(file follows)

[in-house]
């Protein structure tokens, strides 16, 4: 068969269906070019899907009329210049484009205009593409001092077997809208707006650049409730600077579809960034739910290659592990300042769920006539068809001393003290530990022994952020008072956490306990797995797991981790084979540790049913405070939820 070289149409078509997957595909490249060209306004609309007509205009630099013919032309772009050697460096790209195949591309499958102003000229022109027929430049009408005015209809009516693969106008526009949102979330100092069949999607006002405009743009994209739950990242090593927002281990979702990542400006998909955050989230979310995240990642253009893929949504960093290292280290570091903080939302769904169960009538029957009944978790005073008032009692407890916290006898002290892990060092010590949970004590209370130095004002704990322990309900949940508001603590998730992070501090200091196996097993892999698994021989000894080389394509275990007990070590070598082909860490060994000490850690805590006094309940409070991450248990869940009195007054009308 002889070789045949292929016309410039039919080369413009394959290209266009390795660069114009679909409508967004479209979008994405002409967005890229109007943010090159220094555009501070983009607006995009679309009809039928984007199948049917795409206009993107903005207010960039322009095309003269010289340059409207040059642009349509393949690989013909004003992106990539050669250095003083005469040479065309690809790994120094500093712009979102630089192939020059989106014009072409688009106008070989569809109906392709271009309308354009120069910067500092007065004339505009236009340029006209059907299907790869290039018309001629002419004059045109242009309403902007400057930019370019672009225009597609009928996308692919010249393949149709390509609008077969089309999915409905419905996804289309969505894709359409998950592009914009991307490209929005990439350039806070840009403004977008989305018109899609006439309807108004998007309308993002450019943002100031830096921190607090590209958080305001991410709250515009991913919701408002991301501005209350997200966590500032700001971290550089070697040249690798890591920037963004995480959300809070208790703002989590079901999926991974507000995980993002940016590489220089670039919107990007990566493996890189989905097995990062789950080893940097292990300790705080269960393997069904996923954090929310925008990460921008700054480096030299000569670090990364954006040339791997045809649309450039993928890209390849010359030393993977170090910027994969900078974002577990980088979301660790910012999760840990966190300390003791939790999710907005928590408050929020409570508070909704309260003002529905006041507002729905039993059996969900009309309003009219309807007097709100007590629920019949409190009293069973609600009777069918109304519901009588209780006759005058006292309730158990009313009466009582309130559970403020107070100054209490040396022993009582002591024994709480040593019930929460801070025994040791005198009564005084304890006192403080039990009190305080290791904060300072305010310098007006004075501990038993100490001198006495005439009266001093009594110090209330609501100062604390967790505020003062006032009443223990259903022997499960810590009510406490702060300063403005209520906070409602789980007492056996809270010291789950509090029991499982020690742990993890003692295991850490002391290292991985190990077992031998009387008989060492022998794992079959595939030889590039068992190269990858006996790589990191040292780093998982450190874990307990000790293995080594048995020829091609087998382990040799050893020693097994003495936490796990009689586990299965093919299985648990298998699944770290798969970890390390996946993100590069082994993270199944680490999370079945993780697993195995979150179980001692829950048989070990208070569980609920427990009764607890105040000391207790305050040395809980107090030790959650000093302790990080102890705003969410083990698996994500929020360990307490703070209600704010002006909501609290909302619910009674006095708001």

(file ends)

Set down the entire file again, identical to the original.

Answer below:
[in-house]
């Protein structure tokens, strides 16, 4: 068969269906070019899907009329210049484009205009593409001092077997809208707006650049409730600077579809960034739910290659592990300042769920006539068809001393003290530990022994952020008072956490306990797995797991981790084979540790049913405070939820 070289149409078509997957595909490249060209306004609309007509205009630099013919032309772009050697460096790209195949591309499958102003000229022109027929430049009408005015209809009516693969106008526009949102979330100092069949999607006002405009743009994209739950990242090593927002281990979702990542400006998909955050989230979310995240990642253009893929949504960093290292280290570091903080939302769904169960009538029957009944978790005073008032009692407890916290006898002290892990060092010590949970004590209370130095004002704990322990309900949940508001603590998730992070501090200091196996097993892999698994021989000894080389394509275990007990070590070598082909860490060994000490850690805590006094309940409070991450248990869940009195007054009308 002889070789045949292929016309410039039919080369413009394959290209266009390795660069114009679909409508967004479209979008994405002409967005890229109007943010090159220094555009501070983009607006995009679309009809039928984007199948049917795409206009993107903005207010960039322009095309003269010289340059409207040059642009349509393949690989013909004003992106990539050669250095003083005469040479065309690809790994120094500093712009979102630089192939020059989106014009072409688009106008070989569809109906392709271009309308354009120069910067500092007065004339505009236009340029006209059907299907790869290039018309001629002419004059045109242009309403902007400057930019370019672009225009597609009928996308692919010249393949149709390509609008077969089309999915409905419905996804289309969505894709359409998950592009914009991307490209929005990439350039806070840009403004977008989305018109899609006439309807108004998007309308993002450019943002100031830096921190607090590209958080305001991410709250515009991913919701408002991301501005209350997200966590500032700001971290550089070697040249690798890591920037963004995480959300809070208790703002989590079901999926991974507000995980993002940016590489220089670039919107990007990566493996890189989905097995990062789950080893940097292990300790705080269960393997069904996923954090929310925008990460921008700054480096030299000569670090990364954006040339791997045809649309450039993928890209390849010359030393993977170090910027994969900078974002577990980088979301660790910012999760840990966190300390003791939790999710907005928590408050929020409570508070909704309260003002529905006041507002729905039993059996969900009309309003009219309807007097709100007590629920019949409190009293069973609600009777069918109304519901009588209780006759005058006292309730158990009313009466009582309130559970403020107070100054209490040396022993009582002591024994709480040593019930929460801070025994040791005198009564005084304890006192403080039990009190305080290791904060300072305010310098007006004075501990038993100490001198006495005439009266001093009594110090209330609501100062604390967790505020003062006032009443223990259903022997499960810590009510406490702060300063403005209520906070409602789980007492056996809270010291789950509090029991499982020690742990993890003692295991850490002391290292991985190990077992031998009387008989060492022998794992079959595939030889590039068992190269990858006996790589990191040292780093998982450190874990307990000790293995080594048995020829091609087998382990040799050893020693097994003495936490796990009689586990299965093919299985648990298998699944770290798969970890390390996946993100590069082994993270199944680490999370079945993780697993195995979150179980001692829950048989070990208070569980609920427990009764607890105040000391207790305050040395809980107090030790959650000093302790990080102890705003969410083990698996994500929020360990307490703070209600704010002006909501609290909302619910009674006095708001």